Across the Ocean Movie Review: A breezy drama about self-love and independence
A film without lofty aspirations, even though its characters harbour them
Whenever you find yourself asking a "Am I the only one who...?" type question on social media, there is always someone to tell you that there is at least one other person on this planet who feels the same way. Across the Ocean, directed by Uma Kumarapuram and Nicole Donadio, explores this emotion. What if two people in two different parts of the world are longing for the same thing? And what if they have similarly opposing forces standing in their way? The Malayalam-English indie feature speaks to, perhaps more than anyone else, those who constantly feel they were born in the wrong part of the world.
We meet Nila (Apoorva Bose), an IT professional who has one goal, to migrate to the US. After getting engaged to a guy employed in the US, she is eager to get married as soon as possible. Their wedding, though, is two years away. She is restless. Besides, she is slacking at work, and her manager isn't too pleased. It's a job Nila despises, and Apoorva expresses her frustration with much conviction. For Nila, the prospect of living in the US is more enticing. When an opportunity to be part of a training program that could do wonders for her career arrives, she declines, a decision she comes to regret later.
Directors: Uma Kumarapuram, Nicole Donadio
Cast: Apoorva Bose, Anna Jaller, Muthumani, Austin Arnold, Sreeram Ramachandran
Streaming on: Cinemapreneur
Meanwhile, Holly (Anna Jaller) is going through similar feelings in the US. She is someone who constantly has the urge to visit India. Nila has a piece of clothing stitched with the American flag, while Holly opts for Indian food at an American restaurant. However, Holly and Nila have two different personalities. The latter is the sort of quirky, hyperactive, and single-minded character that you might find annoying, but Apoorva doesn't play Nila as a stock character. She is often called crazy by her best friend and family members because she is obsessed with America. It's when you near the film's climax that you find yourself relating to Nila's resolve more. "It's okay to be a little crazy," she tells her friend. Holly, on the other hand, is relatively more level-headed and easy-going.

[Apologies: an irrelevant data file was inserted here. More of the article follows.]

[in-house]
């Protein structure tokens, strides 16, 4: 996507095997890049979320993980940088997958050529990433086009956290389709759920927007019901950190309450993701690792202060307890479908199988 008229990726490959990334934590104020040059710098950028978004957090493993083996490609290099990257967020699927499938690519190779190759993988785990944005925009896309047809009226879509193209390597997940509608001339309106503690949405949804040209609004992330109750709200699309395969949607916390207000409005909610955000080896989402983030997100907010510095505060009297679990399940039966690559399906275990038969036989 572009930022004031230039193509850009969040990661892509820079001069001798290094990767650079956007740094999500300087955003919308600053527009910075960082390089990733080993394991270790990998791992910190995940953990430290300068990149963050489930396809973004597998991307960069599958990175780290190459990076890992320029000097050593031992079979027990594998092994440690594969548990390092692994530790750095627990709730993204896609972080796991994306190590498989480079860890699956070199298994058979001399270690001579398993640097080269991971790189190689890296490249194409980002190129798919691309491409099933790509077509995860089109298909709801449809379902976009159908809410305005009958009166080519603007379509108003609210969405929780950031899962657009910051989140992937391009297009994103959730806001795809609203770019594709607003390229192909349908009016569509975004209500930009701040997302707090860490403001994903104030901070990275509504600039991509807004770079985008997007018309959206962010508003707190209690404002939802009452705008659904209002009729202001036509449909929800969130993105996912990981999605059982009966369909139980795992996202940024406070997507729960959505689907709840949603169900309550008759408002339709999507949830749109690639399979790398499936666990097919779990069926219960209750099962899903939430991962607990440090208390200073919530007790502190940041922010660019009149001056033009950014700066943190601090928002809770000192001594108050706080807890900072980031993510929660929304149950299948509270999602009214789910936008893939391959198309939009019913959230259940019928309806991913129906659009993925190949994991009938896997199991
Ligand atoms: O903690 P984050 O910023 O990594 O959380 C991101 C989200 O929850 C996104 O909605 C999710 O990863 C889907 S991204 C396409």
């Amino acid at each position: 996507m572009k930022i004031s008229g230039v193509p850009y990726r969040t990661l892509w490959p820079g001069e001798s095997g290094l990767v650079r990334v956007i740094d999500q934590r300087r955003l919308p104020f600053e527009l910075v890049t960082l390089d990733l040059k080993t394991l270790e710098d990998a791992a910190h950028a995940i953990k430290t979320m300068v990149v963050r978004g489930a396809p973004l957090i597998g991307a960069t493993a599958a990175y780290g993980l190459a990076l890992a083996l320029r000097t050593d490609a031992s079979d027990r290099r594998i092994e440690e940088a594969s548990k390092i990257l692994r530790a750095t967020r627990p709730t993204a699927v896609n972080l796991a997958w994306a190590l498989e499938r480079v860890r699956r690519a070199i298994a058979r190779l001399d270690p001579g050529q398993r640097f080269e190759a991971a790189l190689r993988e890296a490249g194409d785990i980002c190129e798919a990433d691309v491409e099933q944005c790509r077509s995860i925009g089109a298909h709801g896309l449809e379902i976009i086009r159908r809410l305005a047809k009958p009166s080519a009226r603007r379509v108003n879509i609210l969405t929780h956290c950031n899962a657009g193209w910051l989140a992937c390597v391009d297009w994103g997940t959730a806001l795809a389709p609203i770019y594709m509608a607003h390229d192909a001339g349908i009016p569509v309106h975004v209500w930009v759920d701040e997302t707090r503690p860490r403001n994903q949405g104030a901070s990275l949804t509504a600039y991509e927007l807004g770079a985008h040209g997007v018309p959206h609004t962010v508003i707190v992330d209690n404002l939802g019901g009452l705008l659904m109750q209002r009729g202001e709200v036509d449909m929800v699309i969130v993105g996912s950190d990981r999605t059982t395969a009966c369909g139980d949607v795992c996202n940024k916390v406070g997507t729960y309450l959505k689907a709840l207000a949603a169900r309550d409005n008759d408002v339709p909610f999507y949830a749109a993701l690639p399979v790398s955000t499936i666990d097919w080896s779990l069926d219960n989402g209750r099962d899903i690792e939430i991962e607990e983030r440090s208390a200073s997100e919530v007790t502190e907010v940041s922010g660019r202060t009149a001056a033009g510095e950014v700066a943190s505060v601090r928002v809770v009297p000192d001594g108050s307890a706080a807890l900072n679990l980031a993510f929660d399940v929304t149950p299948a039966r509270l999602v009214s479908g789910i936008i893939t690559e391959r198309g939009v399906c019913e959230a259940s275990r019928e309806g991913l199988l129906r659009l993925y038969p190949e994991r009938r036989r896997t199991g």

The two characters in Across the Ocean may come across as selfish to some, but this is about self-love and finding a way to fulfil your wishes without relying on anyone else. I loved that. The talk of Indian women depending on their men for fulfilling their wishes comes up a few times. Nila is that woman in the beginning but morphs into an independent woman towards the end. There is a scene where she discusses this subject with a relative, Gayathri (Muthumani), who laments the lack of travel and how her mother used to vacation abroad when her father was alive. Now that she is alone, she doesn't dare to venture out of her comfort zone. Some of you may see your mothers in her.
Though both Holly and Nila are strong characters, it's Nila who gets the film's most entertaining moments. Perhaps it's because she has more people to deal with than Holly. Nila is the sort of character who will make her presence known wherever she goes. And Apoorva is quite effective with humour, although it's not of the laughing out loud variety. I wonder how Holly would've reacted if caught in the same situation as Nila.
When Nila decides to be her own person, there is a bit of resistance from her parents and her fiance. And 9000 miles away, Holly is dreaming of greener pastures, literally and figuratively. When a golden opportunity, which requires her to move to India, lands on her lap, she is thrilled. But her medical intern boyfriend isn't. I liked that he is not a selfish character or a stereotypically dramatic boyfriend. He has his understandable reasons for not wanting to let her go. There is a scene where Holly sits down to break the news to her parents, and they don't behave too differently from Nila's folks.
My favourite moment is when Holly's parents ask her about something and she elects to avoid drama by simply saying she is not in the mood to discuss it at that particular moment. Clever. But at the same time, I wished the American segments had a little more life in them. Oh, and a lower ISO value on the camera would've helped too.
Across the Ocean is not a film with lofty aspirations, even though its characters harbour them. A comfortable duration of around 82 minutes aids in the swift narration of a largely light-hearted drama. The overall tension can be described best as nothing bigger than something created by a child when denied a toy. Nothing wrong with being childish occasionally, is there?